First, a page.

General Electric Co. (GE) - Get General Electric Company (GE) Report closed unchanged at $14.71, ending a streak of four gains in the last five trading days, following a bullish call from Gabelli & Co. analyst Justin Bergner, who initiated coverage of GE with a buy rating Monday.
GE has lost its shine on Wall Street because investors have focused on a deteriorating long-term care insurance business plus mismanagement at the company's oil and gas and power business units, Barron's reported Bergner as saying. Bergner said he sees GE stock ending this year at $21, implying about a 42% rally between Monday's close and the new year.
"Notwithstanding some weakening end markets and mistake of prior management, GE currently has the right leadership in place, with high-quality assets in aviation and healthcare that underpin an attractive stock with a margin of safety," Bergner wrote. He lauded the efforts of new CEO John Flannery and new Chief Financial Officer Jamie Miller for "taking the right steps to drive free cash flow, surface asset value and simplify the company."
Outside of healthcare and aviation, GE's other businesses could add another $8.50 a share to the company's valuation this year and $10 per share next year, Bergner said. The company's stock is down 16.1% since the start of this year and down 46.7% in the last 12 months.
The analyst argued that GE could best simplify its businesses by selling its oil and gas and transportation units to focus on aviation, power and healthcare, eventually spinning off the healthcare unit. "A simplified GE should operate better and with more effective corporate oversight," Bergner said.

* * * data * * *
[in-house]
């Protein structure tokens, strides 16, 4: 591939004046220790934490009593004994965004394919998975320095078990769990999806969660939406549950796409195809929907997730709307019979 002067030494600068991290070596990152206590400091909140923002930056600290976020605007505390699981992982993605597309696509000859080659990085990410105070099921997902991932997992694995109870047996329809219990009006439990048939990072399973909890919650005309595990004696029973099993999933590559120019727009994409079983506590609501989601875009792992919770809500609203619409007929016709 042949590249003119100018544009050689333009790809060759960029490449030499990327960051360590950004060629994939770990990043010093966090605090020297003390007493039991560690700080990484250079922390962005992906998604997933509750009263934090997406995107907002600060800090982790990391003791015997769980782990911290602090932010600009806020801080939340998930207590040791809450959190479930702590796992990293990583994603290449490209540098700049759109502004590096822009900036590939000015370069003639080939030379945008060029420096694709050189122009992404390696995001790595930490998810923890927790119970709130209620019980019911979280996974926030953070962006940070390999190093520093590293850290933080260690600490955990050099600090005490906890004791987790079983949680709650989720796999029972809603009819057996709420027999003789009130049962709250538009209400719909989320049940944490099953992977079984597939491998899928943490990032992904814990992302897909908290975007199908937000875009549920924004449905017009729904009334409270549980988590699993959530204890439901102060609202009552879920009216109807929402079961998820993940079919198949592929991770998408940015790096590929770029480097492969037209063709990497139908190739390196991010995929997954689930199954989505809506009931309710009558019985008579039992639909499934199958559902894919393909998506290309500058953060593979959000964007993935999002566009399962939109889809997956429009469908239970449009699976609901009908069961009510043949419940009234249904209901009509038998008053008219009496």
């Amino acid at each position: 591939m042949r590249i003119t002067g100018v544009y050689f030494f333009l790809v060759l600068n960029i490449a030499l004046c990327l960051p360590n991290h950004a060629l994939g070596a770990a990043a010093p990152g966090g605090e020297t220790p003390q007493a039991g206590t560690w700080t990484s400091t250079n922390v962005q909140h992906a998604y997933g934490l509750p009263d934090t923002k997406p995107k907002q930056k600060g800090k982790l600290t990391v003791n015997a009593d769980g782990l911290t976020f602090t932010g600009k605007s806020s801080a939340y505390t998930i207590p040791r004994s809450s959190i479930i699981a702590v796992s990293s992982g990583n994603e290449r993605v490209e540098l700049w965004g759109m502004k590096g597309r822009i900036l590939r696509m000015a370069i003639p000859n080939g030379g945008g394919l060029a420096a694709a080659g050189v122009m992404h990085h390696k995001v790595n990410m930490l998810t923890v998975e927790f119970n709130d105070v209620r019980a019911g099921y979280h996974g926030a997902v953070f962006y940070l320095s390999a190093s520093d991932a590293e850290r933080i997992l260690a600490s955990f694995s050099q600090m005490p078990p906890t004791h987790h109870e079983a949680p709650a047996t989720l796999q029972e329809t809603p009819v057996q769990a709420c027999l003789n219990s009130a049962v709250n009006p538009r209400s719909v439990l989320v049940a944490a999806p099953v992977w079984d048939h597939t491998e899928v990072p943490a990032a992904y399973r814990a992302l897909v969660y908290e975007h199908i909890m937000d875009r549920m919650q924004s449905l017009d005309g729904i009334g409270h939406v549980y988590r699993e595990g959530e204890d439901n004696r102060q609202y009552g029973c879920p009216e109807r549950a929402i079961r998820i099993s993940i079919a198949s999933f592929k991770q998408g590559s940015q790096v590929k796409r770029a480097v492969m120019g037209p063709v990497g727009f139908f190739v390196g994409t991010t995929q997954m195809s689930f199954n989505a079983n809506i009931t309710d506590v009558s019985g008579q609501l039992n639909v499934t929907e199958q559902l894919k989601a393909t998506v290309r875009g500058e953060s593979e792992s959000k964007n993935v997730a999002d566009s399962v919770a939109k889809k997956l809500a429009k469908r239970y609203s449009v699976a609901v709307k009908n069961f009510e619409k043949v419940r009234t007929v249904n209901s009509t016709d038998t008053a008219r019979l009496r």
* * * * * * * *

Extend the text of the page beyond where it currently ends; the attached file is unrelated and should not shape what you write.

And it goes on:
Bergner admitted that GE's high-debt situation could appear harrowing, but the analyst said he sees "a path to $20 billion in asset sale proceeds between a healthcare IPO and sales of non-core assets."
"We understand the risks associated with leverage/liquidity, negative value at GE Capital, and peaking aviation margins, but believe there is a clear path forward for GE with stakeholders who want to see the company succeed," Bergner wrote. "Assuming there are no more shoes to drop from prior management's actions, we expect asset sale catalysts and troughing earnings to create a positive runway for GE shares in the coming two to three years."